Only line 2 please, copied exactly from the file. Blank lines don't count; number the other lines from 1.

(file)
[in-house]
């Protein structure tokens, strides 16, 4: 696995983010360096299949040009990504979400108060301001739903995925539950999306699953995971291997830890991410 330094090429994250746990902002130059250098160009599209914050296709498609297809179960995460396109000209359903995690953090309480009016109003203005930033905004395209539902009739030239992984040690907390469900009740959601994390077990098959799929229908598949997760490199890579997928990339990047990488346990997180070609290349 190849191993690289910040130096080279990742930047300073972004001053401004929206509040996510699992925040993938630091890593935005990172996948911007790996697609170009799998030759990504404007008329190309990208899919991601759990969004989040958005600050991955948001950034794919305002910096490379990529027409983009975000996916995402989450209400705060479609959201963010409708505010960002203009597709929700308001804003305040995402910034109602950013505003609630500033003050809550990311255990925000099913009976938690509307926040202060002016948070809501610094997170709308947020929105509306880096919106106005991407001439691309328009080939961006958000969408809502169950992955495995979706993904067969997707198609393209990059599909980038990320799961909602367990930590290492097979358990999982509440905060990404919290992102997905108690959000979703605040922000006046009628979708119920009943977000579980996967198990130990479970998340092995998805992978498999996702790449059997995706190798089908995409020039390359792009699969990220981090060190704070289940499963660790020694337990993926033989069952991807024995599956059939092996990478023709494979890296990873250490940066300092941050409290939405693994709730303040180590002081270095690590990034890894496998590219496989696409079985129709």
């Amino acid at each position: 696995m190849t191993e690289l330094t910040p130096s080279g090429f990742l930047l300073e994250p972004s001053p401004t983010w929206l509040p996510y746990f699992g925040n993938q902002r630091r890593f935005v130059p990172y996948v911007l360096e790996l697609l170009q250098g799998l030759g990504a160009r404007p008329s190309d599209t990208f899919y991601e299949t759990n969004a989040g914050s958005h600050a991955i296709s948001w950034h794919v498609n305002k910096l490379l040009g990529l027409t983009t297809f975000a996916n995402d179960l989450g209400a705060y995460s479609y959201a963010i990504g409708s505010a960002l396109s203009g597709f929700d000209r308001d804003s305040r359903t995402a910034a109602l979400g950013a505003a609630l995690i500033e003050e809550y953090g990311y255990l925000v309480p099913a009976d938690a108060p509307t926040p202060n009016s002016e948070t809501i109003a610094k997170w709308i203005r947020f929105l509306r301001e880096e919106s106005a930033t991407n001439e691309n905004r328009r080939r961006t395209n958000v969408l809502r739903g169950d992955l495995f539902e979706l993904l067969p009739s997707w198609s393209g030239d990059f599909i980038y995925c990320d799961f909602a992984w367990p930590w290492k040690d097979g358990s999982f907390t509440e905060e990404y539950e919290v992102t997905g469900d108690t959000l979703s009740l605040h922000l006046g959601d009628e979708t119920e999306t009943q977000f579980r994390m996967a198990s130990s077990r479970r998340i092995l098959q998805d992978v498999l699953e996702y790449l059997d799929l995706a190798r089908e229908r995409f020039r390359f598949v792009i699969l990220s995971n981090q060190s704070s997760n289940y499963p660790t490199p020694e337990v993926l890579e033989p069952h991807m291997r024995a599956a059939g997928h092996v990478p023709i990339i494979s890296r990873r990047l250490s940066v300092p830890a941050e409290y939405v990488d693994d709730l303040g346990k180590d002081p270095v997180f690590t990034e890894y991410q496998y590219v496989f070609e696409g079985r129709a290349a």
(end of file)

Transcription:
């Protein structure tokens, strides 16, 4: 696995983010360096299949040009990504979400108060301001739903995925539950999306699953995971291997830890991410 330094090429994250746990902002130059250098160009599209914050296709498609297809179960995460396109000209359903995690953090309480009016109003203005930033905004395209539902009739030239992984040690907390469900009740959601994390077990098959799929229908598949997760490199890579997928990339990047990488346990997180070609290349 190849191993690289910040130096080279990742930047300073972004001053401004929206509040996510699992925040993938630091890593935005990172996948911007790996697609170009799998030759990504404007008329190309990208899919991601759990969004989040958005600050991955948001950034794919305002910096490379990529027409983009975000996916995402989450209400705060479609959201963010409708505010960002203009597709929700308001804003305040995402910034109602950013505003609630500033003050809550990311255990925000099913009976938690509307926040202060002016948070809501610094997170709308947020929105509306880096919106106005991407001439691309328009080939961006958000969408809502169950992955495995979706993904067969997707198609393209990059599909980038990320799961909602367990930590290492097979358990999982509440905060990404919290992102997905108690959000979703605040922000006046009628979708119920009943977000579980996967198990130990479970998340092995998805992978498999996702790449059997995706190798089908995409020039390359792009699969990220981090060190704070289940499963660790020694337990993926033989069952991807024995599956059939092996990478023709494979890296990873250490940066300092941050409290939405693994709730303040180590002081270095690590990034890894496998590219496989696409079985129709």